My writing spirit seemed to have vanished.
For weeks now, I’ve been sitting at the computer, staring at the cursor in my Word document, while my mind remains little more than a vacuous chasm of emptiness.
Sapped of my creativity, my well of lingo, lay dry and cracked in a blazing sun of suckiness.
Now that I have that out of the way, a conversation I was having this morning, with a new friend, struck a chord. You wouldn’t think it would have, as the conversation was so innocuous. But something was said, some little phrase.
“I don’t know what to write about.”
While I was reading last night, the Karmapa used the phrase; we have to know what we are meditating on, in order to actually meditate.
If we are not sure of our focus, then it becomes little more than shallow posturing; and to be honest, lately, I have felt very much like I have been posturing instead of truly engaging. This lack of engagement has been reflected in my inability to write and be fully aware in other pursuits as well.
So for those many weeks, while I sat, I couldn’t write because I had no idea what to write about, I wasn’t engaging the process of what I was doing.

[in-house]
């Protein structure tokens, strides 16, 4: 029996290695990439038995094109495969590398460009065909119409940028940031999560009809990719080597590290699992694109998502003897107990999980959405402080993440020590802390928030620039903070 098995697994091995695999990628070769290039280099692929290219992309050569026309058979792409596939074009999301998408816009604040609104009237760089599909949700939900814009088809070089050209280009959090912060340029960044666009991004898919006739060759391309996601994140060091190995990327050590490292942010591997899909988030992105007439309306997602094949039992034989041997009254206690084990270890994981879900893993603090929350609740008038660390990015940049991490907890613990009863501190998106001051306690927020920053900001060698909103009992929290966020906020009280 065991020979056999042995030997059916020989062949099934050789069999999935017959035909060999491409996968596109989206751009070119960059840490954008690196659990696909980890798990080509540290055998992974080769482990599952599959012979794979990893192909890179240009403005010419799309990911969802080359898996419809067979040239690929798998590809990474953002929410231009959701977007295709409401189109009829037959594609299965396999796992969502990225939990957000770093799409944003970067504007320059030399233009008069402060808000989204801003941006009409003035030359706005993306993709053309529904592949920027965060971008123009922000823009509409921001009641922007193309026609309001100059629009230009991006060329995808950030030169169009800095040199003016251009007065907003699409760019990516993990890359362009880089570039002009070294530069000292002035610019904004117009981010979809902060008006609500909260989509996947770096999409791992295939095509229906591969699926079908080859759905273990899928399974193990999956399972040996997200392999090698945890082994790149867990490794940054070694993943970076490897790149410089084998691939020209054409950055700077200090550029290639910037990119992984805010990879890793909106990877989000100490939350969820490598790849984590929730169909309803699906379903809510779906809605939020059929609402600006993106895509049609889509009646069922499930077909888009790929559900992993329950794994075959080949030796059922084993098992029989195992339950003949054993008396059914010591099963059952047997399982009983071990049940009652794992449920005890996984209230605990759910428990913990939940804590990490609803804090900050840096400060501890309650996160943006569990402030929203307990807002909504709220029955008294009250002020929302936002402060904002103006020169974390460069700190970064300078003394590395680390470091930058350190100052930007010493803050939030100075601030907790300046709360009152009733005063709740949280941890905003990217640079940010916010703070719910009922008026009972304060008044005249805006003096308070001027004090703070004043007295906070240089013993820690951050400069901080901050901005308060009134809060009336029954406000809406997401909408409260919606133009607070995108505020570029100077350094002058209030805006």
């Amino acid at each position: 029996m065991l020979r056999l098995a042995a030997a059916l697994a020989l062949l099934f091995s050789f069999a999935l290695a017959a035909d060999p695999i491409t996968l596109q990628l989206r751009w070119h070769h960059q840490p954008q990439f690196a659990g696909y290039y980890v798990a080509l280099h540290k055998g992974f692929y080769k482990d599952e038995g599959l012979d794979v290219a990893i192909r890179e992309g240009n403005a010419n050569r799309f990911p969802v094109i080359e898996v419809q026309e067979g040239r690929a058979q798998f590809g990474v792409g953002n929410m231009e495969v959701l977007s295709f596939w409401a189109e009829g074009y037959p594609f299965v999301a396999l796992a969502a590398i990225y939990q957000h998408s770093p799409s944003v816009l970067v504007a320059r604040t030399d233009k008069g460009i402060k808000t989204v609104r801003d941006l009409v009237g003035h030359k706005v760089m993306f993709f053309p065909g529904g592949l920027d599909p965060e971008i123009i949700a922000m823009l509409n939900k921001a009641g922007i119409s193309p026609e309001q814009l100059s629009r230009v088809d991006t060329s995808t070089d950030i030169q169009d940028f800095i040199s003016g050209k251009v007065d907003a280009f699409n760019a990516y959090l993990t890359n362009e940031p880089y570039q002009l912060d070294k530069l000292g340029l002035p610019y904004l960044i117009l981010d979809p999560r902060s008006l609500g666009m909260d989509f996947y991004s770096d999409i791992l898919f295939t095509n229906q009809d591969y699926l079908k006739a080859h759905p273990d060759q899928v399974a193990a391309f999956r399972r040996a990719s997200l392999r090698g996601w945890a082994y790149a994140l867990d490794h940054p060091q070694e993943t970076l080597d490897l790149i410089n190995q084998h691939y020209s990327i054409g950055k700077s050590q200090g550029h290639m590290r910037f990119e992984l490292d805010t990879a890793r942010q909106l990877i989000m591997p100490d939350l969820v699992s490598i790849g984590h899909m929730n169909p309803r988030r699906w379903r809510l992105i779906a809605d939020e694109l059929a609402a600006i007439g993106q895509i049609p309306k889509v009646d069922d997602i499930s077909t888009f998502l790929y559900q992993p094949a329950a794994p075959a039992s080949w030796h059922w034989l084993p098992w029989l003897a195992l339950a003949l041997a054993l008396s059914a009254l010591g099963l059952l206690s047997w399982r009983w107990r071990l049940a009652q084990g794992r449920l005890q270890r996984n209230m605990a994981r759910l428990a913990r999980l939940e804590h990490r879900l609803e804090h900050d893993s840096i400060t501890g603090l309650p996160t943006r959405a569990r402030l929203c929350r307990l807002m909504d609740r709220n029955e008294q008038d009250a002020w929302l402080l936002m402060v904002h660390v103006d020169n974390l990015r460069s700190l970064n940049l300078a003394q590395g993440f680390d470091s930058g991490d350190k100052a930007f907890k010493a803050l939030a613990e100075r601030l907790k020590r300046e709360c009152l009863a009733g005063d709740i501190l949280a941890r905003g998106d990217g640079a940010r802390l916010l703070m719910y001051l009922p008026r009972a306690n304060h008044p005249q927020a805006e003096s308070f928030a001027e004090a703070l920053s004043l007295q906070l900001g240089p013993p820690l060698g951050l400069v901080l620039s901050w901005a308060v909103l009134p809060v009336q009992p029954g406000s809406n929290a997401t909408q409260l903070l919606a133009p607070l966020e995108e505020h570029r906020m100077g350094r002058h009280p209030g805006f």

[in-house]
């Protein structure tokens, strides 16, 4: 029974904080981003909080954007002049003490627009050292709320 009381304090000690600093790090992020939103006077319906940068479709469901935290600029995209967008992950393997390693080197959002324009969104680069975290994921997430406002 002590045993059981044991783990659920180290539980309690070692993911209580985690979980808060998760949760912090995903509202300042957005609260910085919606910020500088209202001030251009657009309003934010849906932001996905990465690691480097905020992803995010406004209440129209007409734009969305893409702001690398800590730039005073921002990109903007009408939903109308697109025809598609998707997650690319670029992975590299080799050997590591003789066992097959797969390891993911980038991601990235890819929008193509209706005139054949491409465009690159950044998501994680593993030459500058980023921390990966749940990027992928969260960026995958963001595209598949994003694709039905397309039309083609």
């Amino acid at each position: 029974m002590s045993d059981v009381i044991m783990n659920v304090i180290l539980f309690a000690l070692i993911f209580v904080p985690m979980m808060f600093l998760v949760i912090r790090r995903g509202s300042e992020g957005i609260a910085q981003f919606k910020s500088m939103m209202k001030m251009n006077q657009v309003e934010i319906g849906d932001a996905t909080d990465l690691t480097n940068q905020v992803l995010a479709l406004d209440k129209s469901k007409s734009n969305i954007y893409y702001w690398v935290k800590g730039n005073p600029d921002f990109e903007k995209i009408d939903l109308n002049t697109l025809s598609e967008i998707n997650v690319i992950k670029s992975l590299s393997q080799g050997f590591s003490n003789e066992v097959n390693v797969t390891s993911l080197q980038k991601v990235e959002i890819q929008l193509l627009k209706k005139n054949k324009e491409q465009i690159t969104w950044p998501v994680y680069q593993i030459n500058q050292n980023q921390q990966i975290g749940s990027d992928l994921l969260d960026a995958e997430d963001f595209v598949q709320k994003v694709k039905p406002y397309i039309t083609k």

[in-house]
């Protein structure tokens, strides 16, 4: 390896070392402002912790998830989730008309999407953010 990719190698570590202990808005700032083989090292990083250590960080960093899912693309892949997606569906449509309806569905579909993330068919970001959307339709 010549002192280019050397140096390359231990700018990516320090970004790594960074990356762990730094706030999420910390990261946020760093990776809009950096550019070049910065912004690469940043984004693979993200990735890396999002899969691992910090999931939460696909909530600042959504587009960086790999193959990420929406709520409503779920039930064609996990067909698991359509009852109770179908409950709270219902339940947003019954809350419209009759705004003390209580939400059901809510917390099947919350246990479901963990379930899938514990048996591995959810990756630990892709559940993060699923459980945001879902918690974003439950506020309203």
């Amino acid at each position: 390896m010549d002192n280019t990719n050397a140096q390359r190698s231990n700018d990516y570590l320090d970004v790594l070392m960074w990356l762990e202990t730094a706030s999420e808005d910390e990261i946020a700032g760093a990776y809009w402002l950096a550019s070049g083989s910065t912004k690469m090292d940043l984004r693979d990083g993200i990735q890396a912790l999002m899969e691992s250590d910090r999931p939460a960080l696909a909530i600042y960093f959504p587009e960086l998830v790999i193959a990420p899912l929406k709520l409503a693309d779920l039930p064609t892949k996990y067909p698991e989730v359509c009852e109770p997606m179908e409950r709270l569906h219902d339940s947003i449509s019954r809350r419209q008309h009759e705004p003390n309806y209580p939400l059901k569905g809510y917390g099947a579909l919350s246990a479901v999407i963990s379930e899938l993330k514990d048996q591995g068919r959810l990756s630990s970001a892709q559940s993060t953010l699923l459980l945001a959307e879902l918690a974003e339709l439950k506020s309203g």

I was posturing in the hopes of something magically popping up on the screen and leading me down a path of some usefulness.
Well, it doesn’t really work that way.
Just like our sitting practice, we can’t just hit the cushion and hope enlightenment and understanding find us.
What is our purpose while we sit and engage?
What is it that we are trying to accomplish?
In the long run, we all say, enlightenment, but we know all to well that our sitting process isn’t really a one stop shop of Nirvana 101. It is the daily process of cooking, working, kids, relationships etc.
Sitting gives us the chance to reflect, peel away our projections and mental images and to really see the ground of each reality we interplay with.
The practice isn’t on the cushion; the cushion is only the recharge from the intense practice of day to day life.
When I come home from the doctor and Brynn misses the potty and instead pees on me, then the dog pees on the floor, then the cat throws up and I step in it and this annoyance followed by that one and ad infinitum, we stop engagement these moments because they piss us off.
But without those moments, there is no true engagement of a grounded reality. These irritants are what bring our practice into fruition. They allow us the opportunity to apply and be calm in the chaos.
“We must find comfort in the uncertainty of reality.” ~ Chogyam Trungpa
My writing was gone because I was uncertain; I was not engaging my interactions let alone myself; I was being evasive and hoping for a miracle when all along, it is mindfulness that allows for that miracle to manifest.
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Editor: Ashleigh Hitchcock